Glaciers, Gender, and Science: Toward a Feminist Glaciology
The OSU Departmennt of Geography welcomes Mark Carey, Associate Professor of History and Associate Dean, Robert D. Clark Honors College, University of Oregon, who will present Glaciers, Gender, and Science: Toward a Feminist Glaciology. The presentation will be held in Derby Hall room 1080.
Everyone knows that glaciers have become icons of global climate change—that ice cores and glacier measurements have provided critical baseline data for understanding climate history going back 800,000 years, as well as yielding clearly-visible evidence of climate change in the present as glaciers shrink. But what does gender have to do with any of this? It turns out a lot, as his presentation will show. From the heroic men studying Antarctic ice to the manly mountaineers measuring glaciers, and the dedicated Coast Guard experts bombing icebergs in the North Atlantic, glaciological knowledge and human-glacier interactions have been influenced by gender, historically and right up to the present. Men and women are also affected differently by glacier retreat, whether their vulnerability to glacial lake outburst floods or through their representations of ice through art and literature. The “feminist glaciology” approach proposed in this talk offers new ways to think about ice, a fresh understanding of the history of glaciology and cryospheric sciences, and a framework for approaching social research on climate and global environmental change.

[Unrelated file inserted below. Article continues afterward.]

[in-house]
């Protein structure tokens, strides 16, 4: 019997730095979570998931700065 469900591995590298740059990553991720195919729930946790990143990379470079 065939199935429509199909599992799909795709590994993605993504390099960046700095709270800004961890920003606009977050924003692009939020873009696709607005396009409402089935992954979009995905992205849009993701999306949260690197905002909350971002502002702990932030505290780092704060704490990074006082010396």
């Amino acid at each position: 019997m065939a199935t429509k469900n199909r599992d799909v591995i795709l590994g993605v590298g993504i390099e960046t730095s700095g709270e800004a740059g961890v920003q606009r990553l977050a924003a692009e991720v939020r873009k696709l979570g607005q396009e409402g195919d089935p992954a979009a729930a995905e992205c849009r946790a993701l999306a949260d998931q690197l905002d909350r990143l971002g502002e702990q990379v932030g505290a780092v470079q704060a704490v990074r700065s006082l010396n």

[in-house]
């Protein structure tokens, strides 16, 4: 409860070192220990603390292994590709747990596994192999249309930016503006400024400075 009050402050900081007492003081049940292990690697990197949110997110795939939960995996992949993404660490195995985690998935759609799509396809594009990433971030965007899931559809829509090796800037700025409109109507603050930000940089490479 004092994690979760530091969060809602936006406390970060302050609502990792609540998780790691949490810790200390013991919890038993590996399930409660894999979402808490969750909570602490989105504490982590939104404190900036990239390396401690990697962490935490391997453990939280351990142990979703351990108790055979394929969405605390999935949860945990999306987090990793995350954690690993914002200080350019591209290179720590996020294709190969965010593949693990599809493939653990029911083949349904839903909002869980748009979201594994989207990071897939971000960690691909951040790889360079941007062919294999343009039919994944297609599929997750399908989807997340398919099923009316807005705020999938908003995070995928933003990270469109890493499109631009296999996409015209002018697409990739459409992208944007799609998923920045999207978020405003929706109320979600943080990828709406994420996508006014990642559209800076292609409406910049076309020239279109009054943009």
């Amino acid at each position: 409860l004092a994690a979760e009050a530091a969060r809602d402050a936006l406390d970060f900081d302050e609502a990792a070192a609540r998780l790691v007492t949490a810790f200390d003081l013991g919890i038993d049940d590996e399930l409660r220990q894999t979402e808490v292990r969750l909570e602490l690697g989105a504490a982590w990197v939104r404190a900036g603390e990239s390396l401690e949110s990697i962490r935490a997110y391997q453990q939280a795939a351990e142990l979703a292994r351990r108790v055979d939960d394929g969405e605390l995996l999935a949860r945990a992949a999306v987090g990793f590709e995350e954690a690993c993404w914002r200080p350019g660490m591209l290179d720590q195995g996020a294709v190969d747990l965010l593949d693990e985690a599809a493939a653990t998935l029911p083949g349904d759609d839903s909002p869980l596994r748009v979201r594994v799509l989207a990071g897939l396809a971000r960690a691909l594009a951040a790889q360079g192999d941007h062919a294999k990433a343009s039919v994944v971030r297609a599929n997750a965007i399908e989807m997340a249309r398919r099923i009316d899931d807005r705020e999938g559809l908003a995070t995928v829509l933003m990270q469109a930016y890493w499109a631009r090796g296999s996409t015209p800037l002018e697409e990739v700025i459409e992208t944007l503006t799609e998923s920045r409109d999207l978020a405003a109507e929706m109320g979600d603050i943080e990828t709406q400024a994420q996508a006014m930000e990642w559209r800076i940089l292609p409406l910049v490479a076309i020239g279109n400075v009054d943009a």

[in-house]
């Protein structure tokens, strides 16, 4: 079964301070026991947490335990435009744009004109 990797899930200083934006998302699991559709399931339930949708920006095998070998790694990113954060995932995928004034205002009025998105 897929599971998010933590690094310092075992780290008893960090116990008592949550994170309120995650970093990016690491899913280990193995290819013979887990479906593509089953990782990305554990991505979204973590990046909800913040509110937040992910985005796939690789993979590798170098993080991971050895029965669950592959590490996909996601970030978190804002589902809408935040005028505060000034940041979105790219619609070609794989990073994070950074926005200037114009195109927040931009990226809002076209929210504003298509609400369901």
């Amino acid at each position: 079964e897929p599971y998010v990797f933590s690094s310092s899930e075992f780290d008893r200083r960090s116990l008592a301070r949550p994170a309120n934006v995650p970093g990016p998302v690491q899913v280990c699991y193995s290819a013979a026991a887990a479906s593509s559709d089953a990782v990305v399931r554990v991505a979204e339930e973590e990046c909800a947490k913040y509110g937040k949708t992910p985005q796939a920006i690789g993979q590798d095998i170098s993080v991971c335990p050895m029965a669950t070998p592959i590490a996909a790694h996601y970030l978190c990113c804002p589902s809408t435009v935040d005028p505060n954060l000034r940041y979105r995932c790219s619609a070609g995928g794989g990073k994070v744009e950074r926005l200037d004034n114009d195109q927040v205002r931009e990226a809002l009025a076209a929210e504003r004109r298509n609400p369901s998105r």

The 2014-2015 Geography Colloquium Series is funded in part through the John Nelson endowment and the alumni, faculty, and friends of Ohio State Geography endowment.